By the end of the race, the situation had reversed. The Iceman was on the back of the Dutchman with quicker tires but struggled to find a passing opportunity. One finally came, but Verstappen defended so aggressively that Räikkönen lost part of his front wing trying to evade him. Most people agree that it was too aggressive and almost certainly illegal—I’m on the fence between blaming Verstappen and calling it a racing incident, personally. Either way, it’s highly suspect that the race stewards didn’t even bother investigating the incident at all, given how dangerous it can be to change direction in a braking zone and that these days they seem to do everything in the name of “safety” and all that. Perhaps that is because they had better things to do, like penalizing Jenson Button, that naughty Brit…
For the third time this season I regret to have to address the radio ban issue. Early in the race, Jenson Button alerted his team that his brake pedal was getting stuck. His race engineer explained that it was caused by a hydraulic pressure issue and advised him not to change gears until they could fix it. By that point, Button had already fallen well behind—so what did the stewards decide they should do? Slap him with a penalty for breaking radio rules, of course! Apparently, a stuck brake pedal and hydraulic pressure problems don’t fall under the realm of “safety issues” and thus the engineer shouldn’t have “coached” Button by instructing him not to change gears. I guess Button should have known himself not to do so because of a brake problem and, while he was at it, press all the right buttons on his steering wheel, pull out a wrench and fix his car on the go himself. And Bernie wonders why Formula 1 is losing fans. It makes me ashamed for the sport—which is, by the way, a team sport, even if the driver is the one in the spotlight.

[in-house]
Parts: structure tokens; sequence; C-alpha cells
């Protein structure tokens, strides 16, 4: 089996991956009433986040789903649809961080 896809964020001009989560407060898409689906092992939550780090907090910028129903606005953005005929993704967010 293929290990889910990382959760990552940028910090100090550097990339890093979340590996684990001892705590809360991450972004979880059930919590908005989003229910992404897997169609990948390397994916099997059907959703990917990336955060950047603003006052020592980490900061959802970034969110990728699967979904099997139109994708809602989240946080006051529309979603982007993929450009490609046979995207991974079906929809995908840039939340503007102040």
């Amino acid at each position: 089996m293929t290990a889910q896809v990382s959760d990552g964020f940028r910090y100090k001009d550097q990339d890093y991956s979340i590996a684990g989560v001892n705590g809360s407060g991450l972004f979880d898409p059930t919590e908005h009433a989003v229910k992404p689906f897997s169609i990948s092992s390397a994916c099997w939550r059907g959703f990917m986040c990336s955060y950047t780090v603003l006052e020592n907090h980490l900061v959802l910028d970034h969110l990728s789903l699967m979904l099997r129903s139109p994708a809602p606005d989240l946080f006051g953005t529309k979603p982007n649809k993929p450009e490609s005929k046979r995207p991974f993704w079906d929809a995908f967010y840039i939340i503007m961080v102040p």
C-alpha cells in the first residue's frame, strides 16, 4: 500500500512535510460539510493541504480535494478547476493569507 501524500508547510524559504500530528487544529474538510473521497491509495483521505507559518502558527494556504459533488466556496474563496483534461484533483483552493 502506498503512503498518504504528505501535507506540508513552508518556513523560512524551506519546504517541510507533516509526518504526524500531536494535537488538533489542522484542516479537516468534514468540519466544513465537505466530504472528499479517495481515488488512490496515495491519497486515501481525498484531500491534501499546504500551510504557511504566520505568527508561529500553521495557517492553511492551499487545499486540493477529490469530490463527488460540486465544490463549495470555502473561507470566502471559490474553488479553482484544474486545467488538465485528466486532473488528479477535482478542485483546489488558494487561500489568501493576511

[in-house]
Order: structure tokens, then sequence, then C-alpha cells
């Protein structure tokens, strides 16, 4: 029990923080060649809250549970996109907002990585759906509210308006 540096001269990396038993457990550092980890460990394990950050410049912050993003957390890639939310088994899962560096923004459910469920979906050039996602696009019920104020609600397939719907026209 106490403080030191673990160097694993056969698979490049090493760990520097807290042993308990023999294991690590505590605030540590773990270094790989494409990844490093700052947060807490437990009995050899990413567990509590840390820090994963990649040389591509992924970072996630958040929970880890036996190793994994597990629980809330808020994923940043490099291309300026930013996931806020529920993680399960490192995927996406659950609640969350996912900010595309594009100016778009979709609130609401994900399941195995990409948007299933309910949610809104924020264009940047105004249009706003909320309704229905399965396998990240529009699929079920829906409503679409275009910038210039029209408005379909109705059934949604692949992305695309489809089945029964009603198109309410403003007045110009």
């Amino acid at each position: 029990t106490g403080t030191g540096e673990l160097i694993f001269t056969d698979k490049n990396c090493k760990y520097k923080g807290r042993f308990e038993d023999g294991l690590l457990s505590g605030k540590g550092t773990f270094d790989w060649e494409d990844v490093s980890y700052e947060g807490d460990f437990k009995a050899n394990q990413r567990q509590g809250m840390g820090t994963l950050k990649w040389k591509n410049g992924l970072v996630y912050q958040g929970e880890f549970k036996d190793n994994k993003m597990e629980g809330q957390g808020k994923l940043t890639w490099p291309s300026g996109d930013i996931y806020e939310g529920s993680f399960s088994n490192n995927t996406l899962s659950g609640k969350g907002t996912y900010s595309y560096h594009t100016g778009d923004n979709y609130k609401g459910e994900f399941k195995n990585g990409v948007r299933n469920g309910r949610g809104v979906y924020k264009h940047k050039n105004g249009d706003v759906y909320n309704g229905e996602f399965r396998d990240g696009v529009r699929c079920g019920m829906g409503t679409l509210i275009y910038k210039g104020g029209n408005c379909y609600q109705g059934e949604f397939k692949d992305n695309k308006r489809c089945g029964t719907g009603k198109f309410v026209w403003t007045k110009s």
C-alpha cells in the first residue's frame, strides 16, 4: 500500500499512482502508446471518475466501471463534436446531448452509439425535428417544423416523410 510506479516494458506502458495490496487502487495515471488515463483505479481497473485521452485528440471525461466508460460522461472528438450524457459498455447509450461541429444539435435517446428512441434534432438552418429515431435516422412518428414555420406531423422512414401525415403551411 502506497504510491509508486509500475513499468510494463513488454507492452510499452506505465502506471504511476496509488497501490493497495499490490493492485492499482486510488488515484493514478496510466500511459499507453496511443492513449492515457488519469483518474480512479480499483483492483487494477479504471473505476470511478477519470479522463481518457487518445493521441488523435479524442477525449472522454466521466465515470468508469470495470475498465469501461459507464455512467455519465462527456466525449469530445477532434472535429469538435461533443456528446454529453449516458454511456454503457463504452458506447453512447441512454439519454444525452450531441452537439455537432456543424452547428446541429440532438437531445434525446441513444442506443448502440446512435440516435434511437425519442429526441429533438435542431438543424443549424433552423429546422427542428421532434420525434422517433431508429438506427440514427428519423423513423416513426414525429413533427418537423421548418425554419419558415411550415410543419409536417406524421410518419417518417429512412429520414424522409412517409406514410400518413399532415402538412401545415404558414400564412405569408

We’re now just past the halfway point of the season and Lewis Hamilton is, for the first time this year, sitting at the top of the standings after overcoming a 43-point deficit since the start of the 5th round in Spain. It’s not been looking great for Nico Rosberg over the last few races, but it’s not been looking terrible either. He’s only six points behind and, as mentioned before, Hamilton is on his last power unit with 10 rounds to go. After the German Grand Prix takes place next weekend, the drivers will enjoy their one-month summer break and you can bet both of them will do everything they can in their power to head into it while holding the championship lead.
Kurt Verlin was born in France and lives in the United States. Throughout his life he was always told French was the language of romance, but it was English he fell in love with. He likes cats, music, cars, 30 Rock, Formula 1, and pretending to be a race car driver in simulators; but most of all, he just likes to write about it all. See more articles by Kurt.